Colombian Hospitality: Intro to Bogota

View from Cerro Monserrate

View from Cerro Monserrate


Every culture has its own form of hospitality. Some people make us feel at home right away, while for others it takes more time to warm up to new people and new situations. As an exchange student in Japan, my “favorite” host family, the one I still keep in touch with, welcomed me as a member of the family early on. It was a feeling of warmth and security I never forgot. I soon wasn’t treated as a guest, but had responsibilities around the house, and was reprimanded when I got too far out of line. That being said, I found that Japanese hospitality in general was quite formal. People would go out of their way to help you, but it was always at arm’s length. There was always an element of “saving face” and not causing anyone any discomfort of embarrassment. If someone steps on your foot and says, “Excuse me,” the automatic reply should be, “No, no. I’m so sorry my foot was in the way.”

Later, living in New York in a mostly Dominican community, and again while living in Venezuela, I learned about Latin hospitality.  Most Latino cultures are warm and welcoming. People tend to be  demonstrative and fast to make friends. Once you’ve been accepted as part of the family, you’re in for good. That too comes with both benefits and responsibilities. There’s always space for one more to sleep, and there’s always food on the stove. Those with an American sensibility may feel there’s a lack of privacy and personal space, but not having to worry so much about putting people out, knowing they wouldn’t have it any other way is very comforting.

Colombian Hospitality: Warm Welcome to Bogota

Upon our arrival in Colombia, we were greeted by Luisa and her husband Andres at the airport. Luisa and several members of her family had lived as exchange students in the United States in the home of Donny’s Dad. We’d met Luisa and her son one Christmas, but Donny hadn’t seen any of the rest of the family for 15 years or so. We spent several days in Luisa and Andres’ apartment in the northern suburb of Bogota where we were treated to home-cooked meals, and had a wonderful time exploring a bit of the city.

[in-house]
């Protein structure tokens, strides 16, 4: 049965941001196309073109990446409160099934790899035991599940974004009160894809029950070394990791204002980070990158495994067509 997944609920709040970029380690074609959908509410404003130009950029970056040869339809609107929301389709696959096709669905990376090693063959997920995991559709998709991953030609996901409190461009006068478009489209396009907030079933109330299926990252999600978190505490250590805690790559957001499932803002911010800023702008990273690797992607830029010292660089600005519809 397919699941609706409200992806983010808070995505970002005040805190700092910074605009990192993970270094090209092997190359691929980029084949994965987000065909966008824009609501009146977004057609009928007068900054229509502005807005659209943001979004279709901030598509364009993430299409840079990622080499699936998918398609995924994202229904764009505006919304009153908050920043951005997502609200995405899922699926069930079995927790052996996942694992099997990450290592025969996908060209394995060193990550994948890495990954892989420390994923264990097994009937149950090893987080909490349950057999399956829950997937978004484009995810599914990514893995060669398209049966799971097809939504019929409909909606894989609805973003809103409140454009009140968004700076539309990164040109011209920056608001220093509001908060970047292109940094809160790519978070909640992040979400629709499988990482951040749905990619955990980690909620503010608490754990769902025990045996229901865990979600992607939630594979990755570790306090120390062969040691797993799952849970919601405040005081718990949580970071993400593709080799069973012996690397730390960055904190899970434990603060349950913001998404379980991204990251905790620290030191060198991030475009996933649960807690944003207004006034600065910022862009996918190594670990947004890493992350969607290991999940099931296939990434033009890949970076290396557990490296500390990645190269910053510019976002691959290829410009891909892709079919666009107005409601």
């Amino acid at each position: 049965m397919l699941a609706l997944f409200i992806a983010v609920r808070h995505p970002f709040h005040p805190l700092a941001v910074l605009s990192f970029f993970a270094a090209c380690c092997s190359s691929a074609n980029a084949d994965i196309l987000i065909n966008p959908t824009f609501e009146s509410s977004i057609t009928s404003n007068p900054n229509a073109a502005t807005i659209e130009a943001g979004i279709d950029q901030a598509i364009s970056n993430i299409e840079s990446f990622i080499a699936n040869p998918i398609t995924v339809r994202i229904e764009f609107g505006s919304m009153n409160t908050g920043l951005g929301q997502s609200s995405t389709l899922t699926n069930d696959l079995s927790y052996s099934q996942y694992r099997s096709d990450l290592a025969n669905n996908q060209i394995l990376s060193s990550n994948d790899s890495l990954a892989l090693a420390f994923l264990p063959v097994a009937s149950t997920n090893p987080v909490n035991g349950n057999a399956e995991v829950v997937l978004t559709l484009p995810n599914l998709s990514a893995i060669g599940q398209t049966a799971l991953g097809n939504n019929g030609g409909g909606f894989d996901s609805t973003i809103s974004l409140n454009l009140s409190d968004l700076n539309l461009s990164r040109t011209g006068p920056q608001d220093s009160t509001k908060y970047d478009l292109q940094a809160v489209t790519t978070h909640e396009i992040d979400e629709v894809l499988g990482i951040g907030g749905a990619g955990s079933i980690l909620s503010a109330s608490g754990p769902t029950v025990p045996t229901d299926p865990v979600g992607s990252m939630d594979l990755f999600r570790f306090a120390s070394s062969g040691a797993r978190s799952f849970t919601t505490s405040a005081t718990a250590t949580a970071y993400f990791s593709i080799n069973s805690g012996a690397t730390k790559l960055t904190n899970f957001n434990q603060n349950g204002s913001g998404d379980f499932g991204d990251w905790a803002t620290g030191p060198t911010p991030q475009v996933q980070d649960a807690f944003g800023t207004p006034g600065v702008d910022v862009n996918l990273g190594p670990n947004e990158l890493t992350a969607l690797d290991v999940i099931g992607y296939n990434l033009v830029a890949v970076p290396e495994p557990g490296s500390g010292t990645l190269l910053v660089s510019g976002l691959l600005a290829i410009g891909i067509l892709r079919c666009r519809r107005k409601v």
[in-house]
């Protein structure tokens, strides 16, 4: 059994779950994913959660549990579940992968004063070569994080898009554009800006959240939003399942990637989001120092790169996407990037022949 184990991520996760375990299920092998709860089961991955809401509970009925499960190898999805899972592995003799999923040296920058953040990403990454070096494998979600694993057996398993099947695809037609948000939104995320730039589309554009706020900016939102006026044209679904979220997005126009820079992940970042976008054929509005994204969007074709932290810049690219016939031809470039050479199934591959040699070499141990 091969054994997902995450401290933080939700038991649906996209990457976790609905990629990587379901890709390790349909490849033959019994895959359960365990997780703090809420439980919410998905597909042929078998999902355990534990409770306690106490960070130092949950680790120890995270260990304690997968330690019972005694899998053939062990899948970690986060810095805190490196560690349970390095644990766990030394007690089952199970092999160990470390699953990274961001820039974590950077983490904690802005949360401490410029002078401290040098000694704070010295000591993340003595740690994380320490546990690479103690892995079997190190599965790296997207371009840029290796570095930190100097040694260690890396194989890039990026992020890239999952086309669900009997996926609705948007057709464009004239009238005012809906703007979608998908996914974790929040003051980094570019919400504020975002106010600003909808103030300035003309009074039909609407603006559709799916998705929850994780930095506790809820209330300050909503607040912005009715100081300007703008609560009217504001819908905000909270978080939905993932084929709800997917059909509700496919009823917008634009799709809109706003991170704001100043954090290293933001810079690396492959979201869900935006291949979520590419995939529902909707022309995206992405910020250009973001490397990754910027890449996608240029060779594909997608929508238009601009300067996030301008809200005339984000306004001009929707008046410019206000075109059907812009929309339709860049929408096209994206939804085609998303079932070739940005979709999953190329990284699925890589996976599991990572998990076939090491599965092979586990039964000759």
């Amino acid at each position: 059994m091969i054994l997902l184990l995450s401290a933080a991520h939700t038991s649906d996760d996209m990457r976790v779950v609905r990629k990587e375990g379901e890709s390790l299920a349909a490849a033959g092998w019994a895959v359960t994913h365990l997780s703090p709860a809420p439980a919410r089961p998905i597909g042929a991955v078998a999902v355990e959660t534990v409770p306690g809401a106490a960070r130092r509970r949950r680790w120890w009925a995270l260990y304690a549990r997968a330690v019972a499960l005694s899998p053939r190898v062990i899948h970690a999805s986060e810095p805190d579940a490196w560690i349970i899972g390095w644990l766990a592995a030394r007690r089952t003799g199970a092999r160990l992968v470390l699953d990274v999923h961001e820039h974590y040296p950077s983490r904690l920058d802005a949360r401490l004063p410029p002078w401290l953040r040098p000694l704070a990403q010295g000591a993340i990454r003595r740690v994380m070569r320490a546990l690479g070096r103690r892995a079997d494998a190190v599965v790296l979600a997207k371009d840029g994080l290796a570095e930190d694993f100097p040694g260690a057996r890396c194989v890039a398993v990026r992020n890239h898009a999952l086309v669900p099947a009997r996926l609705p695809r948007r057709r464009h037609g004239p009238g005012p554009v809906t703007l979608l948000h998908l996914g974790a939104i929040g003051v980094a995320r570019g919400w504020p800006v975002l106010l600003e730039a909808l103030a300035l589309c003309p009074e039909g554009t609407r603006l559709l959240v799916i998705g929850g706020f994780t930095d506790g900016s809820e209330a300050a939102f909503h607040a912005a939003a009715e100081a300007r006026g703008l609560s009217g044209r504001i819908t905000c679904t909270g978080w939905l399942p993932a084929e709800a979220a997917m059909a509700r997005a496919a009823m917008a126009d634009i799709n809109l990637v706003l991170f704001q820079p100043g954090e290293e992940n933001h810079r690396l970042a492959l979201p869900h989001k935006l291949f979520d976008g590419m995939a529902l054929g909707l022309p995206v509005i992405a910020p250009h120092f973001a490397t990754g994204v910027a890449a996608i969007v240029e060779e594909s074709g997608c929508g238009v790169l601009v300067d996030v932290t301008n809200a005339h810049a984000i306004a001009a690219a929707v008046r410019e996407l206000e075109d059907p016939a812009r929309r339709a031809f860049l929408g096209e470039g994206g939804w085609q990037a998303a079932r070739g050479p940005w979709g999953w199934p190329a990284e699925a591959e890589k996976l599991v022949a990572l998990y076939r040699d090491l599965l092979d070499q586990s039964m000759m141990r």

Chocolate Completo, Colombian Hospitality

Chocolate Completo

Home Cooking in the Capital

One morning, we got to try calentado (literally meaning heated) for breakfast. This consists of leftover beans and rice heated together and served with egg, arepa and whatever meat is handy. With ours some delicious avocado was also served, along with coffee or hot chocolate.

One evening we had a specialty of Bogota, ajiaco, a chicken and potato soup also a traditional favorite in the Andes region. The dish features three kinds of potatoes, cilantro, garlic and is served with corn on the cob, a dollop of heavy cream and capers. There was also a perfect avocado on the side, and the meal was perfect for a cool evening. Another evening, we were able to visit the neighborhood of Usaquén. This area has nice restaurants, cute shops, and a well-known flea market.

Bogota Cathedral

Bogota Cathedral

Seeing the Sights

Other highlights of Bogota included a trip up to the top of Cerro de Monserrate (3,152 m / 10,341 ft) by cable car for great views of the city below. A funicular carries passengers up generally in the mornings, while the cable car operates in the afternoon. There are many small restaurants and souvenir shops at the top, as well as the famous white church whose altar features the Statue of the Fallen Christ, to which many miracles have been attributed. Religious pilgrims have been drawn here since the 1600s, but the church there at present dates from 1917, the earlier chapel having been destroyed by an earthquake.

After descending, we had a walk around La Candelaria. There, we saw many of the highlights: government buildings, churches, the university sector, backpacker zone and colonial heart of the city. The city’s best museums, such as the Museo del Oro (Gold Museum) are found here as well. We hope to see some of those when we return. Of course, all that walking warranted a stop at La Puerta Falsa, which has been in business since 1816. Located on a side street not far from the Plaza de Bolivar, this famous snack shop is known for its chocolate completo, a cup of hot chocolate served with cheese, bread and almojábanas, cheesy rolls made with cornmeal.

Colombian hospitality would follow us as we continued our visit to the country with a trip to the mountains and the lovely town of Villa de Leyva and beyond.

Grafitti in La Candelaria

Grafitti in La Candelaria

About the author

Tamara and Donny have wandered together since 2004, with no cure for their insatiable wanderlust. They write about discovering new destinations including beautiful photography, plus budget travel tips and how to give back through travel.